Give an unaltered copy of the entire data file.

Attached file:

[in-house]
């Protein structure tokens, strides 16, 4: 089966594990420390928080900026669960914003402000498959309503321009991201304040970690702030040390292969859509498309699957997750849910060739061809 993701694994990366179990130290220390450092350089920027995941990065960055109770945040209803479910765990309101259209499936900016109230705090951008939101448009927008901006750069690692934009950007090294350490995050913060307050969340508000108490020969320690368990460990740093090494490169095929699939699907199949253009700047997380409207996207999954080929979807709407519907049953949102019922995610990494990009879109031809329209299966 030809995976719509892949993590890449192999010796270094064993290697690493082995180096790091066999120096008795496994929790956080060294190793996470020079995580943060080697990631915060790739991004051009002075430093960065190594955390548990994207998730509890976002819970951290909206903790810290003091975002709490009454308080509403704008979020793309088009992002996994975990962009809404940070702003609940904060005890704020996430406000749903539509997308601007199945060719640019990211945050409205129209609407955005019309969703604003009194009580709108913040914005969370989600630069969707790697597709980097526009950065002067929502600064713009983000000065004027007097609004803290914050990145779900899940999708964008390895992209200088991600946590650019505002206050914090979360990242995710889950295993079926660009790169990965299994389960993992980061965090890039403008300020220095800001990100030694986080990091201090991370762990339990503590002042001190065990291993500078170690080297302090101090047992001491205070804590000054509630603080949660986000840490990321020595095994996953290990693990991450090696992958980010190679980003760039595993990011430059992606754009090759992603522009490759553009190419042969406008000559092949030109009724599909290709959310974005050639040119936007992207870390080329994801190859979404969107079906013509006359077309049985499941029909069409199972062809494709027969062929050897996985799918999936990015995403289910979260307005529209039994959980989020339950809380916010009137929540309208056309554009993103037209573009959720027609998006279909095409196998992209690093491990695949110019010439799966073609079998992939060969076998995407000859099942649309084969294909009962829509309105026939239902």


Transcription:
[in-house]
């Protein structure tokens, strides 16, 4: 089966594990420390928080900026669960914003402000498959309503321009991201304040970690702030040390292969859509498309699957997750849910060739061809 993701694994990366179990130290220390450092350089920027995941990065960055109770945040209803479910765990309101259209499936900016109230705090951008939101448009927008901006750069690692934009950007090294350490995050913060307050969340508000108490020969320690368990460990740093090494490169095929699939699907199949253009700047997380409207996207999954080929979807709407519907049953949102019922995610990494990009879109031809329209299966 030809995976719509892949993590890449192999010796270094064993290697690493082995180096790091066999120096008795496994929790956080060294190793996470020079995580943060080697990631915060790739991004051009002075430093960065190594955390548990994207998730509890976002819970951290909206903790810290003091975002709490009454308080509403704008979020793309088009992002996994975990962009809404940070702003609940904060005890704020996430406000749903539509997308601007199945060719640019990211945050409205129209609407955005019309969703604003009194009580709108913040914005969370989600630069969707790697597709980097526009950065002067929502600064713009983000000065004027007097609004803290914050990145779900899940999708964008390895992209200088991600946590650019505002206050914090979360990242995710889950295993079926660009790169990965299994389960993992980061965090890039403008300020220095800001990100030694986080990091201090991370762990339990503590002042001190065990291993500078170690080297302090101090047992001491205070804590000054509630603080949660986000840490990321020595095994996953290990693990991450090696992958980010190679980003760039595993990011430059992606754009090759992603522009490759553009190419042969406008000559092949030109009724599909290709959310974005050639040119936007992207870390080329994801190859979404969107079906013509006359077309049985499941029909069409199972062809494709027969062929050897996985799918999936990015995403289910979260307005529209039994959980989020339950809380916010009137929540309208056309554009993103037209573009959720027609998006279909095409196998992209690093491990695949110019010439799966073609079998992939060969076998995407000859099942649309084969294909009962829509309105026939239902």